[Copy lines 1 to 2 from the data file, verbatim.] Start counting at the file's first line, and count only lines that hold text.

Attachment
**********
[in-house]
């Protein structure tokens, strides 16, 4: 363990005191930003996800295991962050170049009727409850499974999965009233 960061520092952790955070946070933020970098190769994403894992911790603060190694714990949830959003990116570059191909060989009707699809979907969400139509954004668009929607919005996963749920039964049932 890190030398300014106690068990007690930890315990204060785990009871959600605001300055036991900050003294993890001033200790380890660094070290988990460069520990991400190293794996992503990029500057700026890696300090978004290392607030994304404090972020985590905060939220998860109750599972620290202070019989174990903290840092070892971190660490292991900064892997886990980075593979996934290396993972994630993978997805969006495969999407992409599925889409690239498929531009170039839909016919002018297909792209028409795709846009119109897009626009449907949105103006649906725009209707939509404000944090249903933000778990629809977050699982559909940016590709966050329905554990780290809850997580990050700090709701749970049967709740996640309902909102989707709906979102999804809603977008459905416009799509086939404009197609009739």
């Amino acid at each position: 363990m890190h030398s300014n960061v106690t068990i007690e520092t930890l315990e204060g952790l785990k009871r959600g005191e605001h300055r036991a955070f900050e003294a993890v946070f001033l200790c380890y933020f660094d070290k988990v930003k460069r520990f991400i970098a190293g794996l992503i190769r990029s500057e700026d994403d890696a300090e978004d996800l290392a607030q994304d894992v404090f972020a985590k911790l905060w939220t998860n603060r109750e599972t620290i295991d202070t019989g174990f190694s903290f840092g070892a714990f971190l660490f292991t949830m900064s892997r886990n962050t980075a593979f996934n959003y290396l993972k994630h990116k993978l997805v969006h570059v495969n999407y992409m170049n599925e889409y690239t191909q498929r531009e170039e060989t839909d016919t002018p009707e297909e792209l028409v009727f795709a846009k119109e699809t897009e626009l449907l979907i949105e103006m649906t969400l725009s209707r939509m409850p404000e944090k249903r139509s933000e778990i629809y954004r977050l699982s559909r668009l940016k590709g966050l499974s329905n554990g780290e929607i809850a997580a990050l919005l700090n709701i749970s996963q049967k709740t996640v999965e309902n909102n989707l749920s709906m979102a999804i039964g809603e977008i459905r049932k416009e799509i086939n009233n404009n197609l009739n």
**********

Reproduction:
[in-house]
């Protein structure tokens, strides 16, 4: 363990005191930003996800295991962050170049009727409850499974999965009233 960061520092952790955070946070933020970098190769994403894992911790603060190694714990949830959003990116570059191909060989009707699809979907969400139509954004668009929607919005996963749920039964049932 890190030398300014106690068990007690930890315990204060785990009871959600605001300055036991900050003294993890001033200790380890660094070290988990460069520990991400190293794996992503990029500057700026890696300090978004290392607030994304404090972020985590905060939220998860109750599972620290202070019989174990903290840092070892971190660490292991900064892997886990980075593979996934290396993972994630993978997805969006495969999407992409599925889409690239498929531009170039839909016919002018297909792209028409795709846009119109897009626009449907949105103006649906725009209707939509404000944090249903933000778990629809977050699982559909940016590709966050329905554990780290809850997580990050700090709701749970049967709740996640309902909102989707709906979102999804809603977008459905416009799509086939404009197609009739």